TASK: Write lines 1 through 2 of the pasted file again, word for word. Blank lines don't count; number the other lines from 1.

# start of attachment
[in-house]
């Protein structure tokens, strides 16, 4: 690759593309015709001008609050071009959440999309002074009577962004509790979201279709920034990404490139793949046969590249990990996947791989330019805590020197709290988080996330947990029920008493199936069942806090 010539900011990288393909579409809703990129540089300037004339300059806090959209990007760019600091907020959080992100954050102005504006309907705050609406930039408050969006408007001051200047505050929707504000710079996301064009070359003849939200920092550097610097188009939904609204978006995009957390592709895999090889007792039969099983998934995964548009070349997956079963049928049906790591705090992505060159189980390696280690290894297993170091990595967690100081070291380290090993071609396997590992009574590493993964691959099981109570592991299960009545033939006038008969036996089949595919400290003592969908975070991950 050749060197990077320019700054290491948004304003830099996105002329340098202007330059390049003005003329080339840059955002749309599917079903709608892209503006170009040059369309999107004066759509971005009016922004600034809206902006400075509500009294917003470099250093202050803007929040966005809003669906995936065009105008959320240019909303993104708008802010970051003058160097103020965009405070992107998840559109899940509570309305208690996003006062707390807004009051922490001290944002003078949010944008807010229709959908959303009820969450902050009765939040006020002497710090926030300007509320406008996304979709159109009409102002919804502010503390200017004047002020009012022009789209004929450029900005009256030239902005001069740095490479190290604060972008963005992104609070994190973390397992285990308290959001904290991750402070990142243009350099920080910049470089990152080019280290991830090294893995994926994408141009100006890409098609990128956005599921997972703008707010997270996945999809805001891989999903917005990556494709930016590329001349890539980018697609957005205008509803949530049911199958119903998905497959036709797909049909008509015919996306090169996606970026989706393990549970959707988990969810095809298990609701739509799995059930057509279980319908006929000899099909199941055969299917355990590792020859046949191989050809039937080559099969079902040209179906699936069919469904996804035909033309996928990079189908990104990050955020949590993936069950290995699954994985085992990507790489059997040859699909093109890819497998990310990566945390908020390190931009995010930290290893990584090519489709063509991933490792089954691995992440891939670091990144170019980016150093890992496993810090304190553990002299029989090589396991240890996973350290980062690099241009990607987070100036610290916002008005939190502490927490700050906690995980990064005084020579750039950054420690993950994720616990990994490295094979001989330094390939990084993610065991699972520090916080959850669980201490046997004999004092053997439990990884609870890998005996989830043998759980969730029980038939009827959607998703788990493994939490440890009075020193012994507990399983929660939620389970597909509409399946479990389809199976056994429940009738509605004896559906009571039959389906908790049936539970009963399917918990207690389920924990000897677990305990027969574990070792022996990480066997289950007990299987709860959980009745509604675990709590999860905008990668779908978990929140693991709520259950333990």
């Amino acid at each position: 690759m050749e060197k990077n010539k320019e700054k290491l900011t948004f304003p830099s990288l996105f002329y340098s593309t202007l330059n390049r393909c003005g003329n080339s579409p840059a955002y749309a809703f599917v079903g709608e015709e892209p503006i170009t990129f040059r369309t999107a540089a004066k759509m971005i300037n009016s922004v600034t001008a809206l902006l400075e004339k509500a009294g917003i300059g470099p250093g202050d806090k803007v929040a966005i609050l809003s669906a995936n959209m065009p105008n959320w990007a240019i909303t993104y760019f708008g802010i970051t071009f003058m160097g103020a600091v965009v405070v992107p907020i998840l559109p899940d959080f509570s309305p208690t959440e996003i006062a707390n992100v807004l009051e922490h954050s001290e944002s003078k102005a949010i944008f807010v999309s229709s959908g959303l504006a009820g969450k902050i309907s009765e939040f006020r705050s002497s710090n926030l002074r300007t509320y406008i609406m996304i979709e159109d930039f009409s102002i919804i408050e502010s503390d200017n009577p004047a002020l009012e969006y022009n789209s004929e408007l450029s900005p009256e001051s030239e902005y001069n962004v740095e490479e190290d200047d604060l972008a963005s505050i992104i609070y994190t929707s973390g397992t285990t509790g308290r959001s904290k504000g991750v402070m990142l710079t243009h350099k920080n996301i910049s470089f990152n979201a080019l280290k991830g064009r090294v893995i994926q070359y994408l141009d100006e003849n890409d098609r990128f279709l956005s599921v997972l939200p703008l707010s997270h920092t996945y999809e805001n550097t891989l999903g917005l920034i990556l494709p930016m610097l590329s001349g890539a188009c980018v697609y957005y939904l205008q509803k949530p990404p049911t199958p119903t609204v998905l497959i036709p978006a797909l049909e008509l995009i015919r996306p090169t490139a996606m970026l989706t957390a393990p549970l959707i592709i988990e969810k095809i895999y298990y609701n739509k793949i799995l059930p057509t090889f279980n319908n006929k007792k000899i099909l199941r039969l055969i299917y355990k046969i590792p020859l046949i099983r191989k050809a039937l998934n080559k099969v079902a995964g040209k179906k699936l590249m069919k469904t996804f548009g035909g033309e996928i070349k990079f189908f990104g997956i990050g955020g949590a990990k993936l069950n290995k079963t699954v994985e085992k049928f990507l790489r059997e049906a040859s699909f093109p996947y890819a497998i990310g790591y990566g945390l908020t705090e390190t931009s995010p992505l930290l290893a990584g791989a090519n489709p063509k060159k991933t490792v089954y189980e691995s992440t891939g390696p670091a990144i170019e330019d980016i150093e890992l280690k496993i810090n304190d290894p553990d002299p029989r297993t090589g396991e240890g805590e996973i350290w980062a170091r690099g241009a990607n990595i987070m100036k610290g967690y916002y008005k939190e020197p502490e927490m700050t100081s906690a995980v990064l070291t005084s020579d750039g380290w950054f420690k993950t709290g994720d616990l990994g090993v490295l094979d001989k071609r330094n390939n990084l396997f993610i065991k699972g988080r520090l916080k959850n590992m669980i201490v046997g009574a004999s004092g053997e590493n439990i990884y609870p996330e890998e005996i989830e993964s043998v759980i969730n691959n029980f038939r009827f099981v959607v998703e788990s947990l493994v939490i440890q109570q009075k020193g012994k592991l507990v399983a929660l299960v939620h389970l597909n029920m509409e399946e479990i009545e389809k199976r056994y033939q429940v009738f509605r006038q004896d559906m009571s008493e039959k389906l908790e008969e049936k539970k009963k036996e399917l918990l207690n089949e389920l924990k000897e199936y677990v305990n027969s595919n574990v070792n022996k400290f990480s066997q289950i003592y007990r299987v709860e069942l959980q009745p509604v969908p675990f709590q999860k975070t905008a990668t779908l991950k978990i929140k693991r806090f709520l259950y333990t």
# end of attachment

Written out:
[in-house]
């Protein structure tokens, strides 16, 4: 690759593309015709001008609050071009959440999309002074009577962004509790979201279709920034990404490139793949046969590249990990996947791989330019805590020197709290988080996330947990029920008493199936069942806090 010539900011990288393909579409809703990129540089300037004339300059806090959209990007760019600091907020959080992100954050102005504006309907705050609406930039408050969006408007001051200047505050929707504000710079996301064009070359003849939200920092550097610097188009939904609204978006995009957390592709895999090889007792039969099983998934995964548009070349997956079963049928049906790591705090992505060159189980390696280690290894297993170091990595967690100081070291380290090993071609396997590992009574590493993964691959099981109570592991299960009545033939006038008969036996089949595919400290003592969908975070991950 050749060197990077320019700054290491948004304003830099996105002329340098202007330059390049003005003329080339840059955002749309599917079903709608892209503006170009040059369309999107004066759509971005009016922004600034809206902006400075509500009294917003470099250093202050803007929040966005809003669906995936065009105008959320240019909303993104708008802010970051003058160097103020965009405070992107998840559109899940509570309305208690996003006062707390807004009051922490001290944002003078949010944008807010229709959908959303009820969450902050009765939040006020002497710090926030300007509320406008996304979709159109009409102002919804502010503390200017004047002020009012022009789209004929450029900005009256030239902005001069740095490479190290604060972008963005992104609070994190973390397992285990308290959001904290991750402070990142243009350099920080910049470089990152080019280290991830090294893995994926994408141009100006890409098609990128956005599921997972703008707010997270996945999809805001891989999903917005990556494709930016590329001349890539980018697609957005205008509803949530049911199958119903998905497959036709797909049909008509015919996306090169996606970026989706393990549970959707988990969810095809298990609701739509799995059930057509279980319908006929000899099909199941055969299917355990590792020859046949191989050809039937080559099969079902040209179906699936069919469904996804035909033309996928990079189908990104990050955020949590993936069950290995699954994985085992990507790489059997040859699909093109890819497998990310990566945390908020390190931009995010930290290893990584090519489709063509991933490792089954691995992440891939670091990144170019980016150093890992496993810090304190553990002299029989090589396991240890996973350290980062690099241009990607987070100036610290916002008005939190502490927490700050906690995980990064005084020579750039950054420690993950994720616990990994490295094979001989330094390939990084993610065991699972520090916080959850669980201490046997004999004092053997439990990884609870890998005996989830043998759980969730029980038939009827959607998703788990493994939490440890009075020193012994507990399983929660939620389970597909509409399946479990389809199976056994429940009738509605004896559906009571039959389906908790049936539970009963399917918990207690389920924990000897677990305990027969574990070792022996990480066997289950007990299987709860959980009745509604675990709590999860905008990668779908978990929140693991709520259950333990």